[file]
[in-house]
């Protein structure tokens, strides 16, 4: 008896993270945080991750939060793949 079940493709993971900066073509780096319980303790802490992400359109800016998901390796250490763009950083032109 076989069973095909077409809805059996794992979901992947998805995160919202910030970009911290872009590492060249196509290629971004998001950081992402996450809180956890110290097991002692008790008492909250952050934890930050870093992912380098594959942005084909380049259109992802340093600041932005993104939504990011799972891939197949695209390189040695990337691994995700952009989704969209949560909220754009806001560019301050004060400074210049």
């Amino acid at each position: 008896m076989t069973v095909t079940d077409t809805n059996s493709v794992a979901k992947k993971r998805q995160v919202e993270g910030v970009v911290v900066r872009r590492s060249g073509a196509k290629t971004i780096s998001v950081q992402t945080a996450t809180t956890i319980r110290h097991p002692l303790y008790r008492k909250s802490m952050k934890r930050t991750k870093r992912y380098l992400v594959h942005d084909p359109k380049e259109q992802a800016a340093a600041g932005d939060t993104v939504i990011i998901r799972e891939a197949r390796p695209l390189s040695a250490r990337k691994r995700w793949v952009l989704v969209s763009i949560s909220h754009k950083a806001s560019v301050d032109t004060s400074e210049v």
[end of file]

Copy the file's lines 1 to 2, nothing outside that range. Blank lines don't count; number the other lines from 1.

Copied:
[in-house]
């Protein structure tokens, strides 16, 4: 008896993270945080991750939060793949 079940493709993971900066073509780096319980303790802490992400359109800016998901390796250490763009950083032109 076989069973095909077409809805059996794992979901992947998805995160919202910030970009911290872009590492060249196509290629971004998001950081992402996450809180956890110290097991002692008790008492909250952050934890930050870093992912380098594959942005084909380049259109992802340093600041932005993104939504990011799972891939197949695209390189040695990337691994995700952009989704969209949560909220754009806001560019301050004060400074210049």